Web Pages of Note: Ending Adolescence, Malcolm Gladwell on Success, and a Professor Moving On
It has been awhile since we offered one of our mini-tours of web-based reading material of note. But in recent weeks there has been no shortage of intriguing materials available to readers.
Former House Speaker Newt Gingrich and the founder of the Center for Health Transformation has penned a piece for Business Week, Let’s End Adolescence. The subheading tells you the key highlights, “Former House Speaker Newt Gingrich says young people need to shift more quickly from childhood to adulthood.” The article is extremely timely as it matched the recent announcement out of New Hampshire that the state was considering a bold new plan to allow students to graduate from high school after the tenth grade.
In commenting on the bold New Hampshire plan, Marc Tucker, the co-chair of the New Commission on the Skills of the American Worker and president of the National Center for Education and the Economy in Washington, added a significant piece to the Gingrich discussion. Tucker spoke very highly of the NH plan, suggesting that high school is nothing more than a mandatory pit stop for many American teenagers.
Shortly after we wrote about the concept of deliberate practice, the online version of the Guardian newspaper, the guardian.co.uk offered an extract of Malcolm Gladwell’s latest work, Outliers: The Story Of Success. Set for publication later this month, the latest work from the author of ‘The Tipping Point’ and ‘Blink’ takes an extended look at some of the world’s most talented and successful people (the Beatles, Mozart, Rockefeller, Bill Gates).
Gladwell matches the growing sentiment that the success of these individuals is owed to something much more than what is often dubbed as pure genius. According to Gladwell, such success comes from the notion of ambition, deliberate practice, timing and circumstance.
The LA Times offers an interesting assessment of the book stating it “is about how culture and community are greater determinants of individual success than talent or even will” and that the book will hit the market “two weeks after a man who embodies the term has been elected president of the United States.”
YouTube in a Powerpoint Presentation
Over at Digital Inspiration, presenters will find some straightforward advice regarding the implementation of video into their Powerpoint presentation. Amit Agarwal explains how one can embed YouTube videos directly into PowerPoint and be able to play them even when there is no access to an internet connection. Agarwal explains how to save any YouTube video as an AVI file utilizing an application like Zamzar.com or MediaConverter.org.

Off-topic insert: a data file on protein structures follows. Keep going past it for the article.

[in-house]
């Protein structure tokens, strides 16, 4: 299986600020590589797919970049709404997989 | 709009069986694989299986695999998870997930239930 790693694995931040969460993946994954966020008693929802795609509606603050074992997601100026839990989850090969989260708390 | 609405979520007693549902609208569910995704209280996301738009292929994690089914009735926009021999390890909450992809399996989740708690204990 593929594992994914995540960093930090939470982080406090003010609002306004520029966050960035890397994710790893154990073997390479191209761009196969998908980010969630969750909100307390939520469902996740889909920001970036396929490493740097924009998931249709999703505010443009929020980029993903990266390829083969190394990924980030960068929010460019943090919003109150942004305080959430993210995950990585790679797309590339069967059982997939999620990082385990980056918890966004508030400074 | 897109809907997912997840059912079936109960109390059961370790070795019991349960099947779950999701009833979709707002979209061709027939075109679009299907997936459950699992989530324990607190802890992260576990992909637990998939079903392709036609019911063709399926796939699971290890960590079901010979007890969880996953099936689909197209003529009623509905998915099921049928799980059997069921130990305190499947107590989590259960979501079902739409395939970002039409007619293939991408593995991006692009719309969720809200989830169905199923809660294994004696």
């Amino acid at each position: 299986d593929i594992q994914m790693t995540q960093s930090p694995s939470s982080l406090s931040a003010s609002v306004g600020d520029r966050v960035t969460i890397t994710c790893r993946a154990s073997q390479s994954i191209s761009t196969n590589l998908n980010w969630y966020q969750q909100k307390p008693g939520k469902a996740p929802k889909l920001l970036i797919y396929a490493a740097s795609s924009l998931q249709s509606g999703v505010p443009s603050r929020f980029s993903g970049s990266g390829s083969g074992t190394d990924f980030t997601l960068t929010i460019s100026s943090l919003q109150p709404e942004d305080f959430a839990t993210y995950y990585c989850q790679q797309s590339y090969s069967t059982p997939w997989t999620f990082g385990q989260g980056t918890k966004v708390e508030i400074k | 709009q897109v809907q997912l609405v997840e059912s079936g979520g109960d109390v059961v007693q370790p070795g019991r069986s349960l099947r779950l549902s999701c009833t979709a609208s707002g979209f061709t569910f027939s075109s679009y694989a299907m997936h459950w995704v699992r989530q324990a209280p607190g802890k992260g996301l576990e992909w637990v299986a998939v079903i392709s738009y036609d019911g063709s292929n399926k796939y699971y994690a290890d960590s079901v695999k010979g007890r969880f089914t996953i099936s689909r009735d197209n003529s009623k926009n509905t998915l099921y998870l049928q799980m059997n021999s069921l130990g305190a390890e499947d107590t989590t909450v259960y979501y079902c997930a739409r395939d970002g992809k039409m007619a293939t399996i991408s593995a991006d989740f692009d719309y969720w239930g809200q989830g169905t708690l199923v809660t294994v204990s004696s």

Agarwal also offers a brief overview of the process of “preparing an elaborate presentation inside Google Docs,” one that includes several YouTube clips, then importing that presentation into PowerPoint. It is some very good material for teachers looking to incorporate YouTube materials into the classroom, especially when internet access is available but school filtering systems currently prevent internet access to YouTube.
A Professor Packs it In
Finally, over at the Chronicle of Higher Education is an interesting piece written by a college professor using the fictitious name John Smith. I’m Leaving is pure and simple, a blistering assessment on the current status of higher education from an insider’s view.
Smith begins with an assessment of his own graduate program. “I left disappointed and ambivalent about the process. I took some classes with engaged, brilliant and dedicated professors, but I also attended more than a few seminars with detached scholars who thought of students as distractions from their labs and research. They were famous, but they could not teach, even their own research.”
The professor doesn’t get any softer and later adds harsh assessments of both his teaching colleagues and students. Of professors, Smith states, “Far too many of my colleagues are dialing in – showing up late, popping in videos during class, assigning group projects, or sitting in a circle and asking students how they feel.”
As for the students, he writes, “Higher education for too many undergraduates at too many liberal arts colleges has become a puffy sofa nestled with down pillows.”
In summation, Smith insists it is time to move on to another line of work. It is a stark and damning portrayal. And a must read.